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Twin Ports Wind Ensemble tackles Ticheli, 'Ghost Train'

A diverse trio of Frank Ticheli's works for wind band, along with Eric Whitacre's "Ghost Train," will be the featured pieces when the Twin Ports Wind Ensemble opens its season with "Dream Catchers" Sunday at Marshall School.

A diverse trio of Frank Ticheli's works for wind band, along with Eric Whitacre's "Ghost Train," will be the featured pieces when the Twin Ports Wind Ensemble opens its season with "Dream Catchers" Sunday at Marshall School.

The group, which was formed in 1990 and is an outreach program of the University of Minnesota-Duluth, will also reprise the Ticheli works for a festival in early November, in which Ticheli will be guest conductor. That performance will take place at the new Weber Music Hall at UMD.

Dr. Mark Whitlock, who directs the Twin Ports Wind Ensemble and is director of bands at UMD, says Ticheli's work is diverse and among the best written for band, even though he also writes for chorus and orchestra, as well. His work is very popular, and he is a rising star.

"He's one of the big composers for band music," Whitlock said. "... He's found his niche in writing for all levels of band."

A professor of composition at the University of Southern California, Ticheli has appeared with the Stuttgart Radio Orchestra and the Beijing Conservatory conducting his music for band, as well as with about a dozen ensembles across the United States in the last year.

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One of his works that the Twin Ports Wind Ensemble is performing is "Loch Lommond," which is a new piece that has never been performed elsewhere. The others are "Amazing Grace" and a noteworthy work called "Gaian Visions."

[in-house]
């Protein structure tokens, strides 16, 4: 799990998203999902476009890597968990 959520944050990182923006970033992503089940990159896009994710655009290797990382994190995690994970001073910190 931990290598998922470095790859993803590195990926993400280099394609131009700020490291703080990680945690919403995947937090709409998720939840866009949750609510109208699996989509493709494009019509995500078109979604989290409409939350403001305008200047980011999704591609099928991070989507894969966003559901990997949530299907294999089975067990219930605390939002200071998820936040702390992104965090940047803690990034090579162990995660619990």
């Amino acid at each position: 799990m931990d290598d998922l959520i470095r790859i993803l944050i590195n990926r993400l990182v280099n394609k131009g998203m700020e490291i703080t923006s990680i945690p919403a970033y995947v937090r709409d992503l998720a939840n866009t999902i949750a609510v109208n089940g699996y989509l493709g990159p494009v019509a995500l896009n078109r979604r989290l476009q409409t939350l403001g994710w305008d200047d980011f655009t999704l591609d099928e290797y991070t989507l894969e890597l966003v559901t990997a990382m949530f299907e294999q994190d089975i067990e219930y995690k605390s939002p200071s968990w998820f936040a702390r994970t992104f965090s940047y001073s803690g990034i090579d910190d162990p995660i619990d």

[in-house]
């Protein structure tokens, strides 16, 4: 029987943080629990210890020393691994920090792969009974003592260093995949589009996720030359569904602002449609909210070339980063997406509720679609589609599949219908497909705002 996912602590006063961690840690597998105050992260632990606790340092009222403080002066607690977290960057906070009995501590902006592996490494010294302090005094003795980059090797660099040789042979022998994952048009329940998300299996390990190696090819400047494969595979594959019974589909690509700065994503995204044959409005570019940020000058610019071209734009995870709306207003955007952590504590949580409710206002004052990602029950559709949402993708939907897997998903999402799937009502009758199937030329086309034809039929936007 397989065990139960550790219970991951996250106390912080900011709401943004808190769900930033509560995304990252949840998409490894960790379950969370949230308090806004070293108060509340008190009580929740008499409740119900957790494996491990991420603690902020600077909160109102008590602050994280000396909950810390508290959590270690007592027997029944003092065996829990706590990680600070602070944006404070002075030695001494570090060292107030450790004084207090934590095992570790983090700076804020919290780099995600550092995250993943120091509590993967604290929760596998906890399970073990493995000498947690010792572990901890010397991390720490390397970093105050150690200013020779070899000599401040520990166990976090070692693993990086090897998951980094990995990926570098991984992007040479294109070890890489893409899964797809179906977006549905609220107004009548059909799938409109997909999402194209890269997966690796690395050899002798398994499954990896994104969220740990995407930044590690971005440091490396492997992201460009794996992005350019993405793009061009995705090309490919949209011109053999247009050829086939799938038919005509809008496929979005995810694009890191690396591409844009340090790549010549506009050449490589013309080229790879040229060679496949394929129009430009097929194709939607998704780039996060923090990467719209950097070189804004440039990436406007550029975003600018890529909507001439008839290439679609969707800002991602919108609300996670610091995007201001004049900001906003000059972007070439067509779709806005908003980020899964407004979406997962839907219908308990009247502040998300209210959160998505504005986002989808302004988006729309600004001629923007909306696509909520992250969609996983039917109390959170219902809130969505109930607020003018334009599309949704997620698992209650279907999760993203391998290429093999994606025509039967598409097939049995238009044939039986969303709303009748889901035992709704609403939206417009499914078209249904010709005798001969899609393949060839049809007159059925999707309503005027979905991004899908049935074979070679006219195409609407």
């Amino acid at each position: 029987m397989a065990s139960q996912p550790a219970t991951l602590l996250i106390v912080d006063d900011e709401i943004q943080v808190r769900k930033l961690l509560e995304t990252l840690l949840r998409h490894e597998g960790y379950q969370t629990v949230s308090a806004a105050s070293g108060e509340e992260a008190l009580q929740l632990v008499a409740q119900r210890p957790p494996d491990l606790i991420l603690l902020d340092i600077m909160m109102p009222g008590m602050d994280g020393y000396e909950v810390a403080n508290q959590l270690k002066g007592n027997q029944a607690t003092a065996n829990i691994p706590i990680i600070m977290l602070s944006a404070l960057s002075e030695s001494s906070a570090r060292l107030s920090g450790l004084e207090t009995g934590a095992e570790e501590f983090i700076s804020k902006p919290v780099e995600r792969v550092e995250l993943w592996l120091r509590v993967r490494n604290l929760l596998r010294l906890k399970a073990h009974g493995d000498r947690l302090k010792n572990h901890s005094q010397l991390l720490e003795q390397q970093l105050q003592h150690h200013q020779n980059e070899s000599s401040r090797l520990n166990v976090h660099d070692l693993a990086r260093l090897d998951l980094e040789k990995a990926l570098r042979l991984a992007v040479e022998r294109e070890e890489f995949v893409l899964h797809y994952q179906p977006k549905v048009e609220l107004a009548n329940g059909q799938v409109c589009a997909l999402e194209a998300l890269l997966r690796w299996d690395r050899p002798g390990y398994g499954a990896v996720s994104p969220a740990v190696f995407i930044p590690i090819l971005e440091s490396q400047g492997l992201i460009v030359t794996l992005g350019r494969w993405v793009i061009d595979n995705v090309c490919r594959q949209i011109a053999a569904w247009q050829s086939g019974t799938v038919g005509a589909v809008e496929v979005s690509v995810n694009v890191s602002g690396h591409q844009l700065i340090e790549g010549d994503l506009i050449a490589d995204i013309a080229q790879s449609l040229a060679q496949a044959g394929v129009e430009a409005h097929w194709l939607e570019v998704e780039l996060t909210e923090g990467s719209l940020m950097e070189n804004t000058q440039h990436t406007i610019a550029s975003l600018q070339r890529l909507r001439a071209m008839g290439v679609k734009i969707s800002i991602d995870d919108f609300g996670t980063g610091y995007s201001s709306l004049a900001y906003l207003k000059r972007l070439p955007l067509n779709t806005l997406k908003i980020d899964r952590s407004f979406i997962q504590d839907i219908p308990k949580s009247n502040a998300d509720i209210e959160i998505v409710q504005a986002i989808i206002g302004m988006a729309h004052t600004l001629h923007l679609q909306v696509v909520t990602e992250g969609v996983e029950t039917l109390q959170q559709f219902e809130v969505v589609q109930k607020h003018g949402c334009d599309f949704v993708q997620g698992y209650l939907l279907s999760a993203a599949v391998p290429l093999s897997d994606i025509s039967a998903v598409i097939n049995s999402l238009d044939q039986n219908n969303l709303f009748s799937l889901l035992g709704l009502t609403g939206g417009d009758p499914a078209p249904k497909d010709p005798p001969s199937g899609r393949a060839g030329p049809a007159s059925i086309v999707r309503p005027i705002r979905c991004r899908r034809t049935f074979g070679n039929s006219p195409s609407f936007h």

The piece is based on the Gaian theory, which postulates the Earth as a living organism that can retaliate for mistreatment.

"'Gaian Visions' is a piece he wrote in reaction to his feelings about what we're doing to the Earth," Whitlock said.

The three movements -- "Forgotten Forests," "Desecration" and "Redemption" -- cover that vision.

"It's a very 20th century piece," he added. "It's not pretty at all."

That's in contrast to the style in the other two pieces, which are very approachable, Whitlock said.

The other feature piece, Whitacre's "Ghost Train," is based on a piece of folklore in which a supernatural train runs across the landscape. It's a long work and popular for bands, and it has a jazzy feel, featuring a tenor sax solo by local jazz musician and band teacher Randy Lee and a piano solo by Tom Wegrin, who is on the UMD faculty.

"I picture a 1940s kind of imagery," Whitlock said.

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Rounding out the concert are works by Ralph Vaughan Williams and a piece based on folk dances by Dmitri Shostakovich, which was written for a Russian band. (That's important: "Band people really work hard to get our own literature," Whitlock said.)

The group, which performs with 60-65 members, including professional orchestra musicians, music teachers and amateurs who treat it as an avocation, is all volunteer and has a large substitute list to accommodate schedules.

"The group of people that are in this (group) really take the music making seriously," Whitlock says.

The other concerts for the 2002-03 season include "Spirit of Life" on Feb. 9 and "American Emblems," which will have patriotic music and other American themes, on May 31.

Both will take place at the new Weber Music Hall.

It's also worth noting that while the Nov. 1 concert will be the first Twin Ports Wind Ensemble event in the new music hall at UMD, some of Whitlock's groups have already been rehearsing there. He, like many members of the UMD music faculty, is duly impressed.

"I just can't say enough good things about the hall," he said.

He said concertgoers and musicians are intimately connected with the music. "There is no seat in the house where you feel like you're at a distance from the music," he said.

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It's special for the musicians, too.

"You play better," he said. "You make better music."

News to Use

"Dream Catchers" will take place Sunday at 3 p.m. in Fergeau Auditorium at Marshall School. Cost is $5 for adults and $4 for seniors. The Nov. 1 performace is part of the UMD/MBDA Honors Band Festival Performance and will feature several other ensembles. The Twin Ports Wind Ensemble portion begins at 7:30 p.m. and is free and open to the public.

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